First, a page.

Max Weiler (1910–2001) would have been 100 years old in 2010. This is a fitting occasion for the Essl Museum to present the Max Weiler exhibition “The Nature of Painting”. This accompanying catalogue shows about 70 paintings from his abstract period, which was decisive for the work of his later years.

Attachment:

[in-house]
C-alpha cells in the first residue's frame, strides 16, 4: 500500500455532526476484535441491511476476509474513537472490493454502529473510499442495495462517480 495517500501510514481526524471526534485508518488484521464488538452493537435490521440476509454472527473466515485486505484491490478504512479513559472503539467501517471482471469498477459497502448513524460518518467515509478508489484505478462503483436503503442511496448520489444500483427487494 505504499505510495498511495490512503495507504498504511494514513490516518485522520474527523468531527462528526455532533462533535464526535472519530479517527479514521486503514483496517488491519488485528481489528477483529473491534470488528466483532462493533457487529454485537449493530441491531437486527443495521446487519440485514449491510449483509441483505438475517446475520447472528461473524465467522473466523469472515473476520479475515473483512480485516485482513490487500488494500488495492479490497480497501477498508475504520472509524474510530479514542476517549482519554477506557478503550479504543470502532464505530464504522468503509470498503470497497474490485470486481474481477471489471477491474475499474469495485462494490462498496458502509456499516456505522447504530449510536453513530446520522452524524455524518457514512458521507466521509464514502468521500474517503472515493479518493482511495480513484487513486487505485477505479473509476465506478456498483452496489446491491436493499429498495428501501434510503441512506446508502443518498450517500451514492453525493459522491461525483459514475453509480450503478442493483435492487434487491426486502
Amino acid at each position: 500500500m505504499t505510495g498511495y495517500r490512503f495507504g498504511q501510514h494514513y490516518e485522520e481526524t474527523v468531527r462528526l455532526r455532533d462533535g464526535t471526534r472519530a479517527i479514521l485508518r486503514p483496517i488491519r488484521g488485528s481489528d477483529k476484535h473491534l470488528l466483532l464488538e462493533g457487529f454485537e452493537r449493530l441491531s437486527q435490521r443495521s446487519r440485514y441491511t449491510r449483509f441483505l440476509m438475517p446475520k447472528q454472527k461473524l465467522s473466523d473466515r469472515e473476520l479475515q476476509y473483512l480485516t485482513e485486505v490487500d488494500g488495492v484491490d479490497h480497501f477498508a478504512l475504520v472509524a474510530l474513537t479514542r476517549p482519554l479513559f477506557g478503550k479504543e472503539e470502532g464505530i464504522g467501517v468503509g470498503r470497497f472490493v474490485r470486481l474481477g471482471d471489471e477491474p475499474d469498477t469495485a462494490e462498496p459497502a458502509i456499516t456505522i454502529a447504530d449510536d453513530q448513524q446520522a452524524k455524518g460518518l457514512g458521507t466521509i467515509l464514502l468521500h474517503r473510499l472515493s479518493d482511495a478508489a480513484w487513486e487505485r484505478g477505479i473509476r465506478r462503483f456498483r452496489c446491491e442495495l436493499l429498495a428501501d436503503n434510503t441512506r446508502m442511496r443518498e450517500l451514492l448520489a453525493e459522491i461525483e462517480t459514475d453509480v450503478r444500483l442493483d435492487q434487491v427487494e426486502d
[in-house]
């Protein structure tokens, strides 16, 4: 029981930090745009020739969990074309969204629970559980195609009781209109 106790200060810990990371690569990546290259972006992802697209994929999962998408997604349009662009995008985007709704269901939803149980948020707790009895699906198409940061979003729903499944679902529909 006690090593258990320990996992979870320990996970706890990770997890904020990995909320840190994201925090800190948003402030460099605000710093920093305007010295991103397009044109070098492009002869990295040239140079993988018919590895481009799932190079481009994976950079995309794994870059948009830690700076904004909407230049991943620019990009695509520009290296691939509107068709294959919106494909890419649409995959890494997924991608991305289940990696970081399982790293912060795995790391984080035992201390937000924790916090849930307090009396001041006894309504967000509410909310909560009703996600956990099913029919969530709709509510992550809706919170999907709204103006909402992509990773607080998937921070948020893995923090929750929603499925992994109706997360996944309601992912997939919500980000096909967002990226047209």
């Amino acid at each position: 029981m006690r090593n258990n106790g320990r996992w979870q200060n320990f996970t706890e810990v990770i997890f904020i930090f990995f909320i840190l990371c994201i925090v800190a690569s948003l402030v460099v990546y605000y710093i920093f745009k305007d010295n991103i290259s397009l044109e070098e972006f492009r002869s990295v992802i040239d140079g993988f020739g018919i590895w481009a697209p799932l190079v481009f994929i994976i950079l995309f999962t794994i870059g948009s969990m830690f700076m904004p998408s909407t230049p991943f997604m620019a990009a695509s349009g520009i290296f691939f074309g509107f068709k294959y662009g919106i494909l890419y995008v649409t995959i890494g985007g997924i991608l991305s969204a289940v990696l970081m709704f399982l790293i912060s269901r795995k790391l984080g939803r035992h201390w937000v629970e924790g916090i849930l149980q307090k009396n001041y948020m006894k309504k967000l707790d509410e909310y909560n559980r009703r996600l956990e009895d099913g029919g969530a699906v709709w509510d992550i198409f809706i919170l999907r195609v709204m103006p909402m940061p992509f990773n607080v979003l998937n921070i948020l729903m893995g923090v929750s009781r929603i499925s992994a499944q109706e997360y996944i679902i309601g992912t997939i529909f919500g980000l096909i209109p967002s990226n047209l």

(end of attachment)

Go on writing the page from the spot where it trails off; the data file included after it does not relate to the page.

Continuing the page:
In Max Weiler’s oeuvre, spanning 70 years, the period from 1962 to 1967 assumes a special position. Recent findings confirm that during this time, the artist undertook radical, decisive steps towards abstraction. Inspired by scratch papers, on which he mixed paints and wiped his brushes, he developed picture creations that were based on the analysis of fundamental, purely motoric processes of painting and the flow of colours and binders. After the quasi natural (because it was unconscious) process of the emergence of painting, the artist selected details from these scratch papers and transferred them to large picture formats. The cycle “Like a Landscape” (the title is dated later) not only reveals a new perspective on the entire oeuvre, but also requires a re-evaluation of the artist’s positioning within the history of art. All his life, Max Weiler cultivated a passionate interest in Chinese thought and Chinese art. In the course of preparing the exhibition, a significant parallelism to the Chinese art form of the “scholar’s rocks” emerged. By means of juxtaposition, this aspect is taken into account in this publication, with interesting results.